Select Statutes and Other Documents: Illustrative of the History of the United States, 1861-1898

By William MacDonald | Go to book overview

of the deposits so covered shall, at the close of each month, be reported on the monthly public debt statement as debt of the United States bearing no interest.

SEC. 7. That this act shall take effect thirty days from and after its passage.

APPROVED, July 14, 1890.


No. 122. "Original Package" Act
August 8, 1890

IN the case of Leisy v. Hardin, decided in 1890, the Supreme Court of the United States held that, in the absence of a federal law to the contrary, intoxicating liquors, being subjects of interstate commerce, might be transported from one State to another, and sold in the original packages in which they were introduced, notwithstanding the prohibitory laws of the State in which they were offered for sale. As the decision would have the effect of nullifying to a considerable extent State prohibitory legislation, protection was immediately sought at the hands of Congress. A bill "subjecting imported liquors to the provisions of the laws of the several States" had been introduced in the Senate, December 4, 1889, by James F. Wilson of Iowa. The bill was reported with an amendment May 14, 1890. May 27 the amendment was withdrawn and a substitute offered; on the 29th the amended substitute passed the Senate, the vote being 34 to 10, 40 not voting. A substitute for the Senate bill passed the House July 22 by a vote of 177 to 38, 112 not voting. The Senate refused to concur in the House amendment, and the bill went to a conference committee. The report of the committee, recommending that the House recede from its amendments, was accepted by the House, August 6, by a vote of 119 to 93, 115 not voting, and by the Senate August 7, without a division.

REFERENCES. -- Text in U.S. Statutes at Large, XXVI, 313. For the proceedings see the House and Senate Journals, 51st Cong., 1st Sess., and the Cong. Record. The Senate report of May 14 is Senate Report 993; the House Report of July 1 is House Report 2604; see also Senate Report 610, 50th Cong., 1st Sess. The case of Leisy v. Hardin is in 135 U.S. Reports, 100; see also In re Rahrer, 140 ibid., 545; Gould and Tucker, Notes on the Revised Statutes, II, 621, 622.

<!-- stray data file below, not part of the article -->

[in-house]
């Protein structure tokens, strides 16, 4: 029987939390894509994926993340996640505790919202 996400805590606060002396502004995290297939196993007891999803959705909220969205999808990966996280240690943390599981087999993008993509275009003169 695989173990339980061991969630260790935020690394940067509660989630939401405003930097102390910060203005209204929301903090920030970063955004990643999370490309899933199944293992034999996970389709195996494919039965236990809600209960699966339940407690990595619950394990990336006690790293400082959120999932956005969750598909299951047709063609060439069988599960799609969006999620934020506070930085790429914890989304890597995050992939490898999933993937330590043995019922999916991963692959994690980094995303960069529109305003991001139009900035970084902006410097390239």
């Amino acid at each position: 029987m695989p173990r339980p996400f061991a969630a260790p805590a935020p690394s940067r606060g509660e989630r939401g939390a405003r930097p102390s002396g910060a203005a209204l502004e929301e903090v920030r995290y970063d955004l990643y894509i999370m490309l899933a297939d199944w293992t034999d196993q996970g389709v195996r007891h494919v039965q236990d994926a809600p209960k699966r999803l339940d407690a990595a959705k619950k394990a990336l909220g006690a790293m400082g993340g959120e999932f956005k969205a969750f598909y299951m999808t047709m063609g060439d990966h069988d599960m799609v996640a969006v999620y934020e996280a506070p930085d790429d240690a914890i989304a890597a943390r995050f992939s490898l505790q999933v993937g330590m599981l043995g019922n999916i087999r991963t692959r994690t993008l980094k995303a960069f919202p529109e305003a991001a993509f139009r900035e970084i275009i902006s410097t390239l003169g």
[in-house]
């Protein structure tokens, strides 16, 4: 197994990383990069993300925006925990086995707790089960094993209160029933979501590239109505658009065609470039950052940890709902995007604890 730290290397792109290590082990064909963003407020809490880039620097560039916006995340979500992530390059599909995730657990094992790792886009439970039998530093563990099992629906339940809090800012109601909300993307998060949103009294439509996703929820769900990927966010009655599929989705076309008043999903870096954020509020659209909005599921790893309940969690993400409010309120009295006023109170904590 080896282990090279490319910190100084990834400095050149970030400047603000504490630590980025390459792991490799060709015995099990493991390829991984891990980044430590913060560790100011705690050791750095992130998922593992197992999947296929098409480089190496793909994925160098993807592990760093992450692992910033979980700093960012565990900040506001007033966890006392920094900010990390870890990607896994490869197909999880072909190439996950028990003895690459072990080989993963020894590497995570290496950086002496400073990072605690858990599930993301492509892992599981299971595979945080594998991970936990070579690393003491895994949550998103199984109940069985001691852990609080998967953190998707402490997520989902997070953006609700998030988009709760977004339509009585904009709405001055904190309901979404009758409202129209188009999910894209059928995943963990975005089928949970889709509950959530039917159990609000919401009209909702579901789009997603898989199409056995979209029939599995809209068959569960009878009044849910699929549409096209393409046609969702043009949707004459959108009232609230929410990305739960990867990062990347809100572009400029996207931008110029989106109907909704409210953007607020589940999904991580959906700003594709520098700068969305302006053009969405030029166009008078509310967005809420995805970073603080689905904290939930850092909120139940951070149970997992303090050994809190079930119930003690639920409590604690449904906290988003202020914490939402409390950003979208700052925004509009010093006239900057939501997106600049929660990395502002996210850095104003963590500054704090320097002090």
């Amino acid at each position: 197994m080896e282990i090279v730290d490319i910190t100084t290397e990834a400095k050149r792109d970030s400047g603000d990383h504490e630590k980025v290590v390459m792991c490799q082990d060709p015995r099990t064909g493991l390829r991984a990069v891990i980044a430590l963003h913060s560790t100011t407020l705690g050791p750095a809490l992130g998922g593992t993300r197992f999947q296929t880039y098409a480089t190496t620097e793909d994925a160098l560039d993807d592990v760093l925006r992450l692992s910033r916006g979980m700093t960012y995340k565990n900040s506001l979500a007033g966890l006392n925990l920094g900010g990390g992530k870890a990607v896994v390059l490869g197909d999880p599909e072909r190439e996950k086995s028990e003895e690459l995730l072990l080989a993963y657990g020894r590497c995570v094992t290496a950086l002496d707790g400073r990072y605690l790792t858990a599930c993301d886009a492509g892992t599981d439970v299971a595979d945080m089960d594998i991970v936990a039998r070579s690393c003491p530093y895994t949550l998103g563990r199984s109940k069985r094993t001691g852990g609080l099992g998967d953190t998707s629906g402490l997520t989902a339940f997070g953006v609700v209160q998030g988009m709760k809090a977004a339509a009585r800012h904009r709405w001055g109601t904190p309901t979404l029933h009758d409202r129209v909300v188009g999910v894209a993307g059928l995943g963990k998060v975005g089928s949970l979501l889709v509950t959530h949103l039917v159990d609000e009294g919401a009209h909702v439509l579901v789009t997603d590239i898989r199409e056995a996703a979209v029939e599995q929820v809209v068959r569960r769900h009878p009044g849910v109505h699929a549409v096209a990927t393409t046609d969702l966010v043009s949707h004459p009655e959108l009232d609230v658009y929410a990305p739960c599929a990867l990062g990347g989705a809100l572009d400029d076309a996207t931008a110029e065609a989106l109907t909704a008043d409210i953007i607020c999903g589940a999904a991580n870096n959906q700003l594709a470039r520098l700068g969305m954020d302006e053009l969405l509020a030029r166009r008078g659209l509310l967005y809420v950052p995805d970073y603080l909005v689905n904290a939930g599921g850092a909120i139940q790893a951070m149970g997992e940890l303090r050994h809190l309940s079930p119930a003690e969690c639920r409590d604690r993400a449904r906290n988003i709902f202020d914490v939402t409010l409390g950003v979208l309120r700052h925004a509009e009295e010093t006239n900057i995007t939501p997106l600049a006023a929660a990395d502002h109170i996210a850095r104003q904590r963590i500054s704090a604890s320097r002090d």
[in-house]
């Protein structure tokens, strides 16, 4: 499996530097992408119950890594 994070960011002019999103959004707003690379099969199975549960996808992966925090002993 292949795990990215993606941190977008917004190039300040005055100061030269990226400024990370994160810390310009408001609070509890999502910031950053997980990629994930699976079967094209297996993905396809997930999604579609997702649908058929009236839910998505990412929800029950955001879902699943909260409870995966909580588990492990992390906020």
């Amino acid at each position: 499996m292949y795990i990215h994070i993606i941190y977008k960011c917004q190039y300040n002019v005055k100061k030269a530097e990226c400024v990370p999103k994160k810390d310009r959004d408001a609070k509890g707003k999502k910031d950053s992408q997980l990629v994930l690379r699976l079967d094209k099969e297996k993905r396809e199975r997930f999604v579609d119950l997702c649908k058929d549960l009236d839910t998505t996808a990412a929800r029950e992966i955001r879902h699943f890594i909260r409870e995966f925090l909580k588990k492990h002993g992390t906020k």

-401-

Notes for this page

Add a new note
If you are trying to select text to create highlights or citations, remember that you must now click or tap on the first word, and then click or tap on the last word.
One moment ...
Default project is now your active project.
Project items

Items saved from this book

This book has been saved
Highlights (0)
Some of your highlights are legacy items.

Highlights saved before July 30, 2012 will not be displayed on their respective source pages.

You can easily re-create the highlights by opening the book page or article, selecting the text, and clicking “Highlight.”

Citations (0)
Some of your citations are legacy items.

Any citation created before July 30, 2012 will labeled as a “Cited page.” New citations will be saved as cited passages, pages or articles.

We also added the ability to view new citations from your projects or the book or article where you created them.

Notes (0)
Bookmarks (0)

You have no saved items from this book

Project items include:
  • Saved book/article
  • Highlights
  • Quotes/citations
  • Notes
  • Bookmarks
Notes
Cite this page

Cited page

Style
Citations are available only to our active members.
Sign up now to cite pages or passages in MLA, APA and Chicago citation styles.

(Einhorn, 1992, p. 25)

(Einhorn 25)

1

1. Lois J. Einhorn, Abraham Lincoln, the Orator: Penetrating the Lincoln Legend (Westport, CT: Greenwood Press, 1992), 25, http://www.questia.com/read/27419298.

Cited page

Bookmark this page
Select Statutes and Other Documents: Illustrative of the History of the United States, 1861-1898
Table of contents

Table of contents

Settings

Settings

Typeface
Text size Smaller Larger Reset View mode
Search within

Search within this book

Look up

Look up a word

  • Dictionary
  • Thesaurus
Please submit a word or phrase above.
Print this page

Print this page

Why can't I print more than one page at a time?

Full screen
/ 442

matching results for page

Cited passage

Style
Citations are available only to our active members.
Sign up now to cite pages or passages in MLA, APA and Chicago citation styles.

"Portraying himself as an honest, ordinary person helped Lincoln identify with his audiences." (Einhorn, 1992, p. 25).

"Portraying himself as an honest, ordinary person helped Lincoln identify with his audiences." (Einhorn 25)

"Portraying himself as an honest, ordinary person helped Lincoln identify with his audiences."1

1. Lois J. Einhorn, Abraham Lincoln, the Orator: Penetrating the Lincoln Legend (Westport, CT: Greenwood Press, 1992), 25, http://www.questia.com/read/27419298.

Cited passage

Welcome to the new Questia Reader

The Questia Reader has been updated to provide you with an even better online reading experience.  It is now 100% Responsive, which means you can read our books and articles on any sized device you wish.  All of your favorite tools like notes, highlights, and citations are still here, but the way you select text has been updated to be easier to use, especially on touchscreen devices.  Here's how:

1. Click or tap the first word you want to select.
2. Click or tap the last word you want to select.

OK, got it!

Thanks for trying Questia!

Please continue trying out our research tools, but please note, full functionality is available only to our active members.

Your work will be lost once you leave this Web page.

For full access in an ad-free environment, sign up now for a FREE, 1-day trial.

Already a member? Log in now.